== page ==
Cassandro, the Exotico!

April 4, 2019 @ ACUDkino 21h


In the gaudy, flamboyant world of Lucha Libre, Cassandro is its most eccentric star. He is the king of the Exóticos, the gender-bending cross-dressing wrestlers who fight prejudice as much as their opponents in this macho-dominated sport. Despite his lacquered hair, his mascara and his perfectly curled eyelashes, Cassandro is a combat beast, a many-times World Champion, who pushes his body to its most extreme limits. It’s rare not to see him at the end of a fight with his face covered in blood, a dislocated elbow or a broken knee! However, after twenty-six years of spins, dives and headbutts in the ring, Cassandro’s body is in pieces and his confidence faltering, as he feels the grip of a particular traumatic past. But he just can’t stay away too long from the spotlights…

Cassandro is an odd and colourful portrait of a wild and charismatic character and a thought-out documentary which shows the adventures of a gay Mexican wrestler. The photographer Diane Arbus said: “There’s a quality of legend about freaks. Like a person in a fairy tale who stops you and demands that you answer a riddle. Most people go through life dreading they’ll have a traumatic experience. Freaks were born with their trauma. They’ve already passed their test in life. They’re aristocrats.” Cassandro is without a doubt an Arbus aristocrat; a freak who is a “queer lucha libre fighter legend.” The documentary director, Marie Losier offers the viewer a vision to the character like the Arbus freak imaginary: full of admiration, empathy and indubitable tenderness. Cassandro the Exotic is a tribute to all these people who dare to live their own fairy tale in an extraordinary and unique way.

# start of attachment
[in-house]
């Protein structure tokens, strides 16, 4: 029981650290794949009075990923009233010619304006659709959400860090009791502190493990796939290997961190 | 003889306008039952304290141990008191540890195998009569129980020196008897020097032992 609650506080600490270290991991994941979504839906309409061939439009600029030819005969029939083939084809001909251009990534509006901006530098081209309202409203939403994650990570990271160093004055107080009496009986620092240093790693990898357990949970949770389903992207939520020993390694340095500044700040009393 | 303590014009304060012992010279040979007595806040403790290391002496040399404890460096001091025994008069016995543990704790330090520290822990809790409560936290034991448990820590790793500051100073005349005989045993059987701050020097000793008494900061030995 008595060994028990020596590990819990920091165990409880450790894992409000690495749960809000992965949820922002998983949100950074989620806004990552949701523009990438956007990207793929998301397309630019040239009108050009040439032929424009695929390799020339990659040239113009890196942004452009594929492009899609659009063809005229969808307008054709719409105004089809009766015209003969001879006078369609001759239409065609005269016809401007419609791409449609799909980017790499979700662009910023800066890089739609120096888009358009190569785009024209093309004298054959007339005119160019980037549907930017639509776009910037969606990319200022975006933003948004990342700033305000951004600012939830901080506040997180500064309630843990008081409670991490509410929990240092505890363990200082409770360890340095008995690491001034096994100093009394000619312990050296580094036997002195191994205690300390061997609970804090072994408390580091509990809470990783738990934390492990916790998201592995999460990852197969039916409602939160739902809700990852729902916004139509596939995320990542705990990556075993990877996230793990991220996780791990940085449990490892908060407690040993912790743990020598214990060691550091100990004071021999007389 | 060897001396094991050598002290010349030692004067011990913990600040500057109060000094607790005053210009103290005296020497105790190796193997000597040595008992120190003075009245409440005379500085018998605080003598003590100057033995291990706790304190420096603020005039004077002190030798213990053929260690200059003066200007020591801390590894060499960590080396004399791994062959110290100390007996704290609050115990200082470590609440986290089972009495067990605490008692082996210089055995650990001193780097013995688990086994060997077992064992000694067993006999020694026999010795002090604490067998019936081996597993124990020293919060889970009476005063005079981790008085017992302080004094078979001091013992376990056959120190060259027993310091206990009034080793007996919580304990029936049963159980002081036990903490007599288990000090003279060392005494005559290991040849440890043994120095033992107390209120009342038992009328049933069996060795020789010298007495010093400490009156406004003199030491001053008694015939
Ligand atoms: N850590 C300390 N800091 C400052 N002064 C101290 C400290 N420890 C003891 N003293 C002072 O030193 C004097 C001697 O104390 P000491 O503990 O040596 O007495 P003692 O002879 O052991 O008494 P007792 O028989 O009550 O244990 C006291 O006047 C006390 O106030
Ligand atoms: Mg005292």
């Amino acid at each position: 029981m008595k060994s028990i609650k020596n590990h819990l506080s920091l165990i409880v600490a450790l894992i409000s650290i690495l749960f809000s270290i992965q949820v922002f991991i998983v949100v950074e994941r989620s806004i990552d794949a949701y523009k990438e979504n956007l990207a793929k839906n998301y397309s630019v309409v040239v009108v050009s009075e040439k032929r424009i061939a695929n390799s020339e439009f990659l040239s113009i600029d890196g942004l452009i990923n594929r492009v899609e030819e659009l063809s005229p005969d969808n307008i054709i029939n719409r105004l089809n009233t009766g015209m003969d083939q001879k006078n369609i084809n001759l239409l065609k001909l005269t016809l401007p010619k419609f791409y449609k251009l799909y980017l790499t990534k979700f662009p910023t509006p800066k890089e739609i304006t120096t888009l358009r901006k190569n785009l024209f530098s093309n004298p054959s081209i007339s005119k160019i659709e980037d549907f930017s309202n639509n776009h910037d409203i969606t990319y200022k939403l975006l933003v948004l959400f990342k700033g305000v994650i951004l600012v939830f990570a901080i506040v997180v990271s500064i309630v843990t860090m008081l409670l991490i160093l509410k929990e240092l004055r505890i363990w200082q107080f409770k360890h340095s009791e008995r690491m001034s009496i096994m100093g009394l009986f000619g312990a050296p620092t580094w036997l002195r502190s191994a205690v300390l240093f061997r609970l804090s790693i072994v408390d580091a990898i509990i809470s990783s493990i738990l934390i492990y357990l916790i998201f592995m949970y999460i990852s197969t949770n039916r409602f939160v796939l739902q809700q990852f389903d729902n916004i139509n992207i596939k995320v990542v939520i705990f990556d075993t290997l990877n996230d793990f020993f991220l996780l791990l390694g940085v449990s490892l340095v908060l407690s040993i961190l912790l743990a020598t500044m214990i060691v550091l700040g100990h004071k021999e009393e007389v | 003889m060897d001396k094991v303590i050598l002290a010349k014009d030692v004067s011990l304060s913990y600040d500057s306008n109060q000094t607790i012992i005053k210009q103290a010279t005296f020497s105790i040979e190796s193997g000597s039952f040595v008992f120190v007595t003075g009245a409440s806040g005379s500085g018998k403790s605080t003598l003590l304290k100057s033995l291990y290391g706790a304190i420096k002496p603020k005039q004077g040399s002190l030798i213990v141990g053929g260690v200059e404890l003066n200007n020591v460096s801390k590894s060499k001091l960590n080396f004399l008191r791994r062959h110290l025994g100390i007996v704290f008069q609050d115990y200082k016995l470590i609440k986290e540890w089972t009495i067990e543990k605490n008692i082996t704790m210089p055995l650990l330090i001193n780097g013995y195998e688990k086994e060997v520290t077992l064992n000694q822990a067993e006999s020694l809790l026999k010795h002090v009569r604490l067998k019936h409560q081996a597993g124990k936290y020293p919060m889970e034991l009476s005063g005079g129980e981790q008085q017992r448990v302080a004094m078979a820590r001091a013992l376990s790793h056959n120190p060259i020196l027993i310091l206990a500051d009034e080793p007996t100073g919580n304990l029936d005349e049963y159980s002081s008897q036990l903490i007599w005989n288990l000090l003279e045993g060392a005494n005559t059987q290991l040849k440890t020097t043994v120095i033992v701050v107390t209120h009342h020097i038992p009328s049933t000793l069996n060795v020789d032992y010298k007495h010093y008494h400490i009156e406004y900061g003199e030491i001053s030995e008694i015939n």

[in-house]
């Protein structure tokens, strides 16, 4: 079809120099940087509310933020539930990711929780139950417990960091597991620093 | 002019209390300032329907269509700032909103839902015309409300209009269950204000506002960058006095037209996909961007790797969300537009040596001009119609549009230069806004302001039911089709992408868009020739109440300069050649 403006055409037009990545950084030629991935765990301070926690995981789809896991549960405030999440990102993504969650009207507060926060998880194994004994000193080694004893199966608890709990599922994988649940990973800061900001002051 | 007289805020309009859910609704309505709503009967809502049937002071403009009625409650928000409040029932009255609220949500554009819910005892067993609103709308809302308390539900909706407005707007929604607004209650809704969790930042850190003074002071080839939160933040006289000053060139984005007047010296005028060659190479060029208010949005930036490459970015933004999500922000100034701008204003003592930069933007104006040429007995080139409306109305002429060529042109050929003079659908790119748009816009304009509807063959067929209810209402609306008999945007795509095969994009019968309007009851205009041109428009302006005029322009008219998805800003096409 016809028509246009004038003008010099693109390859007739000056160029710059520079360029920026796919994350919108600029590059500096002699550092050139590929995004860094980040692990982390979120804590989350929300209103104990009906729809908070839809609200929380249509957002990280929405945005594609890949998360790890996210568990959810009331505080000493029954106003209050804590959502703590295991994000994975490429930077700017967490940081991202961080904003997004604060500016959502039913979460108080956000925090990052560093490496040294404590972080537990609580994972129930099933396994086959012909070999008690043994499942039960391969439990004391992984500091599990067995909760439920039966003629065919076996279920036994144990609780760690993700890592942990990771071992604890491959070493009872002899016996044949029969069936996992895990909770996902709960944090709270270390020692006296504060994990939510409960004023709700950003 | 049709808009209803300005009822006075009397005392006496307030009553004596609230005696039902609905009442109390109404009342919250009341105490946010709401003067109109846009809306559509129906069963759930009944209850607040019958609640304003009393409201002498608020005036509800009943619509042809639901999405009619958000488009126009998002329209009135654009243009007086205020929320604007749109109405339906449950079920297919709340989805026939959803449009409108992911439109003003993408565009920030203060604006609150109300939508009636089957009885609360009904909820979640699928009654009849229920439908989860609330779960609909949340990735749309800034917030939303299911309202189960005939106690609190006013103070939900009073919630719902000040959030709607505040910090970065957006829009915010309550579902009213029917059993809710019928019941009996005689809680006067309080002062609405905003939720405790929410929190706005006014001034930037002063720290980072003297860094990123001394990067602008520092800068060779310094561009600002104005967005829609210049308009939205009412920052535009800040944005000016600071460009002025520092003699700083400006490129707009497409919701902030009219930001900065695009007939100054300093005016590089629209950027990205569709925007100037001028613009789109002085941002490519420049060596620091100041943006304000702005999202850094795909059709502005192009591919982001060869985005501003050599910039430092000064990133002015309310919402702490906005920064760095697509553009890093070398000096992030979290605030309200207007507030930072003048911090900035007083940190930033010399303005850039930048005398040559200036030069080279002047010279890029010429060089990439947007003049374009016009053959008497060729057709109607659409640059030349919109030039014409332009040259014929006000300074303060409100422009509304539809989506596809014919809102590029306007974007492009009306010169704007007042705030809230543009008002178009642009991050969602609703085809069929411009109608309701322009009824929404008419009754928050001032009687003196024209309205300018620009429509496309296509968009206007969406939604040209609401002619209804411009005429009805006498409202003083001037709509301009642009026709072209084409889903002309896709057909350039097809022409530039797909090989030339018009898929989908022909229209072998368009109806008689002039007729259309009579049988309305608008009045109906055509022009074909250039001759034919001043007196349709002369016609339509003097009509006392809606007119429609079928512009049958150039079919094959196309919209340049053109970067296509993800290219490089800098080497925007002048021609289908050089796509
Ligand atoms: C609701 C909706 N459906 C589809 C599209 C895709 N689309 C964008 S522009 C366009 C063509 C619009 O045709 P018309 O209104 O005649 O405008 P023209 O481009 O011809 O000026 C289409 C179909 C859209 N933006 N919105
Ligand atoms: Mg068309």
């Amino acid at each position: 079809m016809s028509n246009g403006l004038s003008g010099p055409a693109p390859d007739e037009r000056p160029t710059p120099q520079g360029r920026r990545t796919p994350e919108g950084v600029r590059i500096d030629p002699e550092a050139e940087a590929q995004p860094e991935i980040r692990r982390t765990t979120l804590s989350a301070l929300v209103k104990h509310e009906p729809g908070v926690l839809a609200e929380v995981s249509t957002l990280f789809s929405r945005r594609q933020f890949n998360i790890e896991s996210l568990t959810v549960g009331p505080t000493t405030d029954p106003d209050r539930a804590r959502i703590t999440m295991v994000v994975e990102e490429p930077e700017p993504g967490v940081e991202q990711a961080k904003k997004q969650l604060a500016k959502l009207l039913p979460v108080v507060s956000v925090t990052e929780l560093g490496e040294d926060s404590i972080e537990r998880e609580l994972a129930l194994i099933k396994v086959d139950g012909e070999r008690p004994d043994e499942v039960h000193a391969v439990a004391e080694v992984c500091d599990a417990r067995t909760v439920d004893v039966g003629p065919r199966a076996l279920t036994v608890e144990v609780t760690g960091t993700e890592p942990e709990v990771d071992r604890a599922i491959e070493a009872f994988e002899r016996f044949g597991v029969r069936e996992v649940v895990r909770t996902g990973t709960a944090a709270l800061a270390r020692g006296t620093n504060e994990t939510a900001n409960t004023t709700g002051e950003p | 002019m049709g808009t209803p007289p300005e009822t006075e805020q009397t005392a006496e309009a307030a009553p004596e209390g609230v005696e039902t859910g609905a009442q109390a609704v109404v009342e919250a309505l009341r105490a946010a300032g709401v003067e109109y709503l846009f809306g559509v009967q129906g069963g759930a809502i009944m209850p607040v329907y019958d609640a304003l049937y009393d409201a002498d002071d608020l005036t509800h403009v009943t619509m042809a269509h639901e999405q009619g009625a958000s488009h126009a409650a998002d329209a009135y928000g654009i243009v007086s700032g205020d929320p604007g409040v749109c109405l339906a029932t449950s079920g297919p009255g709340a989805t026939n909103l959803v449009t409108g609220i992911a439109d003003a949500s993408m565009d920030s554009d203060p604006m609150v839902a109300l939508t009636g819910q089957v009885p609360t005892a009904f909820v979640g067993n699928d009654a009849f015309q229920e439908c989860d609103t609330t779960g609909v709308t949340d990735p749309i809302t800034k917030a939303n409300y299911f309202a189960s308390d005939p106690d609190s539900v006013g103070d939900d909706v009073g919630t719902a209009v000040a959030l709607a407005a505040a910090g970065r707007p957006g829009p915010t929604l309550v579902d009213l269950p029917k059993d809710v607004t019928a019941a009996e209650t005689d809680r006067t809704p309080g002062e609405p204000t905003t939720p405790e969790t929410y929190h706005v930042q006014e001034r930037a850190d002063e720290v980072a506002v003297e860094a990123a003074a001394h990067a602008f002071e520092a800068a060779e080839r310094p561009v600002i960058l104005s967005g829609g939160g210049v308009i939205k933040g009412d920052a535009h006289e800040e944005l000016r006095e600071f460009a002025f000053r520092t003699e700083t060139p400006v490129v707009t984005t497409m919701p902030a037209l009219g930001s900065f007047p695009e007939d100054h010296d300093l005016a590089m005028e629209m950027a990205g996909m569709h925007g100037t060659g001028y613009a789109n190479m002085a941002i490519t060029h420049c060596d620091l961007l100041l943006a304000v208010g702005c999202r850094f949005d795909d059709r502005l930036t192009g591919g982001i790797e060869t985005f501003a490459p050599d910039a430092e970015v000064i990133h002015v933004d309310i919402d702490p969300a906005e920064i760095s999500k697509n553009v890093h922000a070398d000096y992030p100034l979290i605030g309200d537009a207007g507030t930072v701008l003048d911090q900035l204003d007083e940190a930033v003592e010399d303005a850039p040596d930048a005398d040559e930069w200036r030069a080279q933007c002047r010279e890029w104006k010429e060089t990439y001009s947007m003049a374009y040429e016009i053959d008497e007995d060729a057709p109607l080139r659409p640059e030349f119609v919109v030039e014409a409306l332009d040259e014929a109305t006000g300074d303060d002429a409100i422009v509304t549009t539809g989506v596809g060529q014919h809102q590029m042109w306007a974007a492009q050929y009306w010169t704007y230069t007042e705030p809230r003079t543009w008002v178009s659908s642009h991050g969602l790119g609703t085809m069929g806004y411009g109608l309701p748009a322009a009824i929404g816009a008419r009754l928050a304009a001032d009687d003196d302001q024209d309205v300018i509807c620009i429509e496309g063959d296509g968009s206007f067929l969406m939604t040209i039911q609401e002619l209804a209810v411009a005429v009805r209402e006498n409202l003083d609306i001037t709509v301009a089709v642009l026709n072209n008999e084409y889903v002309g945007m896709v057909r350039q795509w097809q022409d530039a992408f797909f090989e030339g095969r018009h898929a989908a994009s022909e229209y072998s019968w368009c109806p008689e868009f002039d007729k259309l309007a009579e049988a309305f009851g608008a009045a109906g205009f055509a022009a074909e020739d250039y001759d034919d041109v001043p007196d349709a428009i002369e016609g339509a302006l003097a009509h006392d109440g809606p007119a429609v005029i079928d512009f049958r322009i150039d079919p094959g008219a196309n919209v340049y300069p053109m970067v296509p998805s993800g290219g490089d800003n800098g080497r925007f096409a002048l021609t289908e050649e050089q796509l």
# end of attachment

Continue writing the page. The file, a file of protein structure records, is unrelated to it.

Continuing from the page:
Daniel Sanchez Lopez

About the Director

After training as an acrobat (trapezes, beams, parallel bars…) in her youth, then as a contemporary dancer and a tap dancer, Marie Losier studied literature at the Nanterre University and painting at the School of Fine Arts in New York. She directed several avant-garde portraits of filmmakers, musicians and composers, such as Alan Vega, Jonas Mekas and Genesis P-Orridge. These innovative and intimate first films were made during her spare time, in the weekends, and with no funding. But it was her first feature film, The Ballad of Genesis and Lady Jaye, that showcased her work to a more general audience. After screening in more than 200 festivals around the world, the film was released in 2011 in France, the United States, Canada, Germany and Mexico. It has also won several awards. Today, her films are regularly programmed in the most prestigious film festivals (Berlin, Rotterdam, Tribeca, CPH:DOX, Bafici, Cinéma du Réel, Hors Pistes, etc.) and museums around the world, such as Tate Modern (London), MOMA (NYC), Centre Pompidou (Paris), or the French Cinémathèque and the Whitney Biennal (NYC). The first complete retrospective of her films took place at the MoMA (NYC), in November 2018.

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